No change of guard in Rwanda till 2034

When Rwandans vote for a president on Friday, the only open question is how large a majority Paul Kagame — the dominant figure in the East African country’s politics for over two decades — will win when he is re-elected.
In the two elections that have taken place since Kagame stopped the1994 genocide by overthrowing the extremist Hutu government, he took 95 per cent of the vote in 2003 and 93 per cent in 2010.
The 59-year-old is only facing two challengers: Frank Habineza from the tiny Democratic Green Party (DGP) — the country’s only authorised opposition party — and little-known independent candidate Philippe Mpayimana.
Kagame’s election rallies have been packed, while those of the other candidates have drawn few people. Election posters on the streets show only Kagame.
“I am happy that we already know what the results are, because that decision was made in December 2015,” Kagame said at one rally.
He was referring to a referendum, triggered by a petition signed by3.6 million Rwandans, that saw 98 per cent of the electorate in favour of changing the constitution to allow Kagame to seek a third term.
Ultimately, the Rwandan leader — already one of the longest-serving in Africa — could stay in power until 2034.
Critics say many of those who signed the petition did so under pressure, and point out that the two previous polls were fraught with allegations of fraud. Government critics have been jailed, have disappeared and even been killed in recent years. “I don’t feel safe. I can jog a street, but I cannot come back and jog the same street a second time,” says Habineza, whose deputy was decapitated in 2010.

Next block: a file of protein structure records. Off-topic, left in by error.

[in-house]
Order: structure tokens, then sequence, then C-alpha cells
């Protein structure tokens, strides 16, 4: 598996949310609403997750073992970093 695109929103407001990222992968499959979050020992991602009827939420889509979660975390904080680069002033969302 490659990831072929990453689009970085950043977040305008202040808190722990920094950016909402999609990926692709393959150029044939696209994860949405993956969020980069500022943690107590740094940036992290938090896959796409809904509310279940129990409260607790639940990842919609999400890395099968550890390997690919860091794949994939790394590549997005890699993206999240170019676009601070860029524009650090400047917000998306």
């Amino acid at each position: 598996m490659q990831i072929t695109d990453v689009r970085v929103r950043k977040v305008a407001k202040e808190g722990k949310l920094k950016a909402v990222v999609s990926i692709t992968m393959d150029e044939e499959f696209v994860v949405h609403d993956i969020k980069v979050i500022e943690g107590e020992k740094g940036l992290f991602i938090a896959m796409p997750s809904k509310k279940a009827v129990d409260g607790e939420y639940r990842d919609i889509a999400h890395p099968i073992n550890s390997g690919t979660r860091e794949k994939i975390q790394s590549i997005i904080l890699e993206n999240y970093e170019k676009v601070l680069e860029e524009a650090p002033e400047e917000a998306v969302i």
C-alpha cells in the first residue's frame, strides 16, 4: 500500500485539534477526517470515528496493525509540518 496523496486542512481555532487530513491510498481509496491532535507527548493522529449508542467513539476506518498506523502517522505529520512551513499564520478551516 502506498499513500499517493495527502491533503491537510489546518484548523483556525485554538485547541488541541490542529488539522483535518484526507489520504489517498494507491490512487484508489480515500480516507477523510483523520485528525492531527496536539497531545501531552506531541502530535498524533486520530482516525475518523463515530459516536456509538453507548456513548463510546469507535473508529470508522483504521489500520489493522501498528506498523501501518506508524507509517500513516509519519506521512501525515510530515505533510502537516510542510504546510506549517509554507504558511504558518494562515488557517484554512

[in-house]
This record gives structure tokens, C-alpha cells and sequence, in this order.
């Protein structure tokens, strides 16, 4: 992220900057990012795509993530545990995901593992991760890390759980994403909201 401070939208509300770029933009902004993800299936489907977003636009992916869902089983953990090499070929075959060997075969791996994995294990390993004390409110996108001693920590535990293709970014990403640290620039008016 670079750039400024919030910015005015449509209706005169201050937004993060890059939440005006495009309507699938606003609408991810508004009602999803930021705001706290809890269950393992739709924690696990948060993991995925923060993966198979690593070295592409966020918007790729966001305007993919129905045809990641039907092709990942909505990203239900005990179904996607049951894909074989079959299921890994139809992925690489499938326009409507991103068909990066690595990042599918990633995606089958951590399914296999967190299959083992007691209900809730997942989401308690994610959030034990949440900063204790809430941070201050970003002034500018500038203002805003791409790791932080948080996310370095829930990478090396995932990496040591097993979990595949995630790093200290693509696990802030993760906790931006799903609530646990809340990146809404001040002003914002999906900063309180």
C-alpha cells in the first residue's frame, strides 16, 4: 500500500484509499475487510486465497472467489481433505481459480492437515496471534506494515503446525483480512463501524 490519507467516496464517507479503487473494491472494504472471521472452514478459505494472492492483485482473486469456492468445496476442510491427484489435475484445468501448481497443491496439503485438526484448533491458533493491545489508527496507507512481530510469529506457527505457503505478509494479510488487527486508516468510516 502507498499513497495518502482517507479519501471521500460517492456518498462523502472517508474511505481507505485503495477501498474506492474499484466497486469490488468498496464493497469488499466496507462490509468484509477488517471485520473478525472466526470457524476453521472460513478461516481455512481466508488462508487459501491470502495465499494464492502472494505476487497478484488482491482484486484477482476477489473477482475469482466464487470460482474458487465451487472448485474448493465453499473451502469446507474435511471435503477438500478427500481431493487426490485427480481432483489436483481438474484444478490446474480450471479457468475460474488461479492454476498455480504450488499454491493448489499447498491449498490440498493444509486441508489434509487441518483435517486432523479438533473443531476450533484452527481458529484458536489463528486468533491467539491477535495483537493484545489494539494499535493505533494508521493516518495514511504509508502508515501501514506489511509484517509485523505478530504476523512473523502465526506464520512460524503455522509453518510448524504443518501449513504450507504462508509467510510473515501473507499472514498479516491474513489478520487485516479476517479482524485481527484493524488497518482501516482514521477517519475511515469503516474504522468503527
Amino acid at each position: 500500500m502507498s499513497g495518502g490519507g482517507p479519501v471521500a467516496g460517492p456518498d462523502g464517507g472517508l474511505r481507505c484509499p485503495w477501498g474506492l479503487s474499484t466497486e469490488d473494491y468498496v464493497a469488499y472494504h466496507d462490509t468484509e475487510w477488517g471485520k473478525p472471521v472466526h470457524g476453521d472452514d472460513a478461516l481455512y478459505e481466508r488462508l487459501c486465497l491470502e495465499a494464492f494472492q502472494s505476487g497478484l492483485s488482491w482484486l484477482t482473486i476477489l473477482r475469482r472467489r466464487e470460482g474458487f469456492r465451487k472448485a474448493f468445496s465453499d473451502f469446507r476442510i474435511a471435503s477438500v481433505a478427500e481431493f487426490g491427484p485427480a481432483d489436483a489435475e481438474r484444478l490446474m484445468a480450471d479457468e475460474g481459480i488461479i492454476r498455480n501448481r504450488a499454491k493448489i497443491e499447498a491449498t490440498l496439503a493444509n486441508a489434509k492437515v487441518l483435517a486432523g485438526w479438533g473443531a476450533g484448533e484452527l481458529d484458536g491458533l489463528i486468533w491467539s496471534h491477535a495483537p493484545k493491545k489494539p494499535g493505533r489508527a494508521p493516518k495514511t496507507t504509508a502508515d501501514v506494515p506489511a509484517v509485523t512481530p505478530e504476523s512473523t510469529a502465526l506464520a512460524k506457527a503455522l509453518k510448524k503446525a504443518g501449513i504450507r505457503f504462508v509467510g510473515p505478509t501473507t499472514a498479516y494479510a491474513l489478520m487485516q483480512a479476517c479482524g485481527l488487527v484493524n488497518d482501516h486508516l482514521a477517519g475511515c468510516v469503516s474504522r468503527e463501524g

Opposition representatives have alleged bureaucratic hurdles and say local officials discourage people from attending opposition rallies.
Hotels told Habineza they could not host DGP meetings because the party is “fighting the old man,” the environmentalist candidate, who returned from exile in Sweden in 2012, said.
However, analysts say, Kagame’s expected victory will also be based on a considerable amount of support for him in the country applauded for its economic and social achievements, which some hail as a model for Africa.
“Kagame has enormous popularity,” said Steven Gruzd, head of the governance and foreign policy programme at the South African Institute of International Affairs. “He was instrumental in stopping the genocide. He is seen as a strong and committed leader … who gets thing done,” Gruzd said. The president’s Rwandan Patriotic Front (RPF) has governed the country since its armed wing ended the genocide of 800,000 Tutsis — Kagame’s ethnic group — and moderate Hutus following decades of inter-ethnic tension and conflict.
Kagame has wielded wide powers since the end of the genocide and became president following the resignation of his predecessor in2000.
The austere and soft-spoken leader has transformed the country wrecked by the genocide into one of Africa’s stablest and, many say, most successful nations.
Rwanda’s gross domestic product grew by an average of 8 per cent between 2001 and 2015, according to the World Bank.
The economy is still largely based on subsistence farming, and the government relies heavily on foreign aid.
But Rwanda has also become one of the region’s technological hubs,with 90 per cent of the population due to have access to high-speed internet this year, and an innovation centre being set up in Kigali.
Unlike in many other African countries, there are no police officers seeking bribes in Rwanda, which the watchdog Transparency International ranks as the fourth least corrupt country on the continent. The World Bank Group ranks Rwanda as the second-best African country to do business.
More than 90 per cent of Rwandans are covered by community-based health insurance. The poverty rate dropped to 45 per cent of the population in 2010 from 57 per cent in 2005, according to World Bank figures. More than half of legislators are women. — dpa